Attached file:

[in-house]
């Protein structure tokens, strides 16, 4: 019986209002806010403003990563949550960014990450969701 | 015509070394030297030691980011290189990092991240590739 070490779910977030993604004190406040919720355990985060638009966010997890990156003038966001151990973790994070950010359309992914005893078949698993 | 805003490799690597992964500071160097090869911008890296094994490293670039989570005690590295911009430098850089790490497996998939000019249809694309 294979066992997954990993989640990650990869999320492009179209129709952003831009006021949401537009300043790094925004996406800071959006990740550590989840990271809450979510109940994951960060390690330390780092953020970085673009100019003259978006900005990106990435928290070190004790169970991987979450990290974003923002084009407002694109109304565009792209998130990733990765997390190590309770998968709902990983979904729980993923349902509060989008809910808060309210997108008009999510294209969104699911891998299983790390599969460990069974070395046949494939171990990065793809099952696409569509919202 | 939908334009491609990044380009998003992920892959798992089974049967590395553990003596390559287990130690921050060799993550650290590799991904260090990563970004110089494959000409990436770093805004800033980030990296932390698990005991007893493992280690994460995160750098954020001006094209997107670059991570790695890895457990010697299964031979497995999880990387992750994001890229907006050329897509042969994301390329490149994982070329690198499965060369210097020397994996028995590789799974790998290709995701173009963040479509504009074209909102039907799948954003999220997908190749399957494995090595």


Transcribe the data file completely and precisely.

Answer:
[in-house]
């Protein structure tokens, strides 16, 4: 019986209002806010403003990563949550960014990450969701 | 015509070394030297030691980011290189990092991240590739 070490779910977030993604004190406040919720355990985060638009966010997890990156003038966001151990973790994070950010359309992914005893078949698993 | 805003490799690597992964500071160097090869911008890296094994490293670039989570005690590295911009430098850089790490497996998939000019249809694309 294979066992997954990993989640990650990869999320492009179209129709952003831009006021949401537009300043790094925004996406800071959006990740550590989840990271809450979510109940994951960060390690330390780092953020970085673009100019003259978006900005990106990435928290070190004790169970991987979450990290974003923002084009407002694109109304565009792209998130990733990765997390190590309770998968709902990983979904729980993923349902509060989008809910808060309210997108008009999510294209969104699911891998299983790390599969460990069974070395046949494939171990990065793809099952696409569509919202 | 939908334009491609990044380009998003992920892959798992089974049967590395553990003596390559287990130690921050060799993550650290590799991904260090990563970004110089494959000409990436770093805004800033980030990296932390698990005991007893493992280690994460995160750098954020001006094209997107670059991570790695890895457990010697299964031979497995999880990387992750994001890229907006050329897509042969994301390329490149994982070329690198499965060369210097020397994996028995590789799974790998290709995701173009963040479509504009074209909102039907799948954003999220997908190749399957494995090595």